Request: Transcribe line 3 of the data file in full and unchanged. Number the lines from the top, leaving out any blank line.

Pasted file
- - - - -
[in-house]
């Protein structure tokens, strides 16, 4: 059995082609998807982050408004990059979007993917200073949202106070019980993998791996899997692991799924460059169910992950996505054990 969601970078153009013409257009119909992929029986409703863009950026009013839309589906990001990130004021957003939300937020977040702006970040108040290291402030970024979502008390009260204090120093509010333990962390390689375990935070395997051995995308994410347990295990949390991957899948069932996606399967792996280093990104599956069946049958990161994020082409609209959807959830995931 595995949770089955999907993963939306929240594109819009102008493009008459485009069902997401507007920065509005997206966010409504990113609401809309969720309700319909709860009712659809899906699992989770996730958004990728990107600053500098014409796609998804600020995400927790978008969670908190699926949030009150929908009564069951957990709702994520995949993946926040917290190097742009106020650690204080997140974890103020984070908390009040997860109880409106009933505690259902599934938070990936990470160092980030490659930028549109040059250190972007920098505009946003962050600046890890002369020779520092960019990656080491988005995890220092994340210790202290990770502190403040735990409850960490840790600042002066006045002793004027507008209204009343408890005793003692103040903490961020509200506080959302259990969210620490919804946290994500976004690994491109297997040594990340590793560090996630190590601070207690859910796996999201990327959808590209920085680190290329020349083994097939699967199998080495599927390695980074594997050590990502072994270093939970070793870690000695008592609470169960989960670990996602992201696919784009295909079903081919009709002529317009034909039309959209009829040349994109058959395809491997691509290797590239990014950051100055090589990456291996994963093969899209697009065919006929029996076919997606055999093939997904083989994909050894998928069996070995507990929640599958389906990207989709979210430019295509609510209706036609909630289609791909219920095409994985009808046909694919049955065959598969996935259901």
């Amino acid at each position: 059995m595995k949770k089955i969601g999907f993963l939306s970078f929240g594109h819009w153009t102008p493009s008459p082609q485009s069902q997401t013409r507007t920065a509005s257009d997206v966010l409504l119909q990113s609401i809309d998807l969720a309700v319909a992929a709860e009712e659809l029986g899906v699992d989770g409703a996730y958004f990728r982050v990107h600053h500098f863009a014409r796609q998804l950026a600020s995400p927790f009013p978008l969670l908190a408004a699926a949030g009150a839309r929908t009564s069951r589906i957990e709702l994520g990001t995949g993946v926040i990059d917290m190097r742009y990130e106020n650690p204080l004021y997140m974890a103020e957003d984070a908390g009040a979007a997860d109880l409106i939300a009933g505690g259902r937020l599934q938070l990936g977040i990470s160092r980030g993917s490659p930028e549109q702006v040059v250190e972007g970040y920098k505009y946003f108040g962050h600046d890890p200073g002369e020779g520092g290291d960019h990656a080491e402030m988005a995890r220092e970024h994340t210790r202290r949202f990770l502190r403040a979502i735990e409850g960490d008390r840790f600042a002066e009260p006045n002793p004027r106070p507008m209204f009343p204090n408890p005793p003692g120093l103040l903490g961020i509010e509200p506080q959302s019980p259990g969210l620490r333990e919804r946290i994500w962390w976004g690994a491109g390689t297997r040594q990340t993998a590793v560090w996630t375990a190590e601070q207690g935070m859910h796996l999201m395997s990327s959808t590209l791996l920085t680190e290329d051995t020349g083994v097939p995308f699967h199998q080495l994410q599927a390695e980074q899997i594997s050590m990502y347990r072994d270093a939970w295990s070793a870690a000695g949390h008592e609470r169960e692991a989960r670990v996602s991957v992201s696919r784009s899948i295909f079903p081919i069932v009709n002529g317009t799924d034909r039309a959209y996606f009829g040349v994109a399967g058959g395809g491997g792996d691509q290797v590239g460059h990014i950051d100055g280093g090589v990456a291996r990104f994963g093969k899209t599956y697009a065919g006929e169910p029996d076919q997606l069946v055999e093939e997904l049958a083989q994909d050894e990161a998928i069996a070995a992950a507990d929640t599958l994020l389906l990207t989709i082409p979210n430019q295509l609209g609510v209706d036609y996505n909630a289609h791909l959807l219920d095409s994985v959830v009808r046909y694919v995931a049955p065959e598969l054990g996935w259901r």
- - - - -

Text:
């Amino acid at each position: 059995m595995k949770k089955i969601g999907f993963l939306s970078f929240g594109h819009w153009t102008p493009s008459p082609q485009s069902q997401t013409r507007t920065a509005s257009d997206v966010l409504l119909q990113s609401i809309d998807l969720a309700v319909a992929a709860e009712e659809l029986g899906v699992d989770g409703a996730y958004f990728r982050v990107h600053h500098f863009a014409r796609q998804l950026a600020s995400p927790f009013p978008l969670l908190a408004a699926a949030g009150a839309r929908t009564s069951r589906i957990e709702l994520g990001t995949g993946v926040i990059d917290m190097r742009y990130e106020n650690p204080l004021y997140m974890a103020e957003d984070a908390g009040a979007a997860d109880l409106i939300a009933g505690g259902r937020l599934q938070l990936g977040i990470s160092r980030g993917s490659p930028e549109q702006v040059v250190e972007g970040y920098k505009y946003f108040g962050h600046d890890p200073g002369e020779g520092g290291d960019h990656a080491e402030m988005a995890r220092e970024h994340t210790r202290r949202f990770l502190r403040a979502i735990e409850g960490d008390r840790f600042a002066e009260p006045n002793p004027r106070p507008m209204f009343p204090n408890p005793p003692g120093l103040l903490g961020i509010e509200p506080q959302s019980p259990g969210l620490r333990e919804r946290i994500w962390w976004g690994a491109g390689t297997r040594q990340t993998a590793v560090w996630t375990a190590e601070q207690g935070m859910h796996l999201m395997s990327s959808t590209l791996l920085t680190e290329d051995t020349g083994v097939p995308f699967h199998q080495l994410q599927a390695e980074q899997i594997s050590m990502y347990r072994d270093a939970w295990s070793a870690a000695g949390h008592e609470r169960e692991a989960r670990v996602s991957v992201s696919r784009s899948i295909f079903p081919i069932v009709n002529g317009t799924d034909r039309a959209y996606f009829g040349v994109a399967g058959g395809g491997g792996d691509q290797v590239g460059h990014i950051d100055g280093g090589v990456a291996r990104f994963g093969k899209t599956y697009a065919g006929e169910p029996d076919q997606l069946v055999e093939e997904l049958a083989q994909d050894e990161a998928i069996a070995a992950a507990d929640t599958l994020l389906l990207t989709i082409p979210n430019q295509l609209g609510v209706d036609y996505n909630a289609h791909l959807l219920d095409s994985v959830v009808r046909y694919v995931a049955p065959e598969l054990g996935w259901r």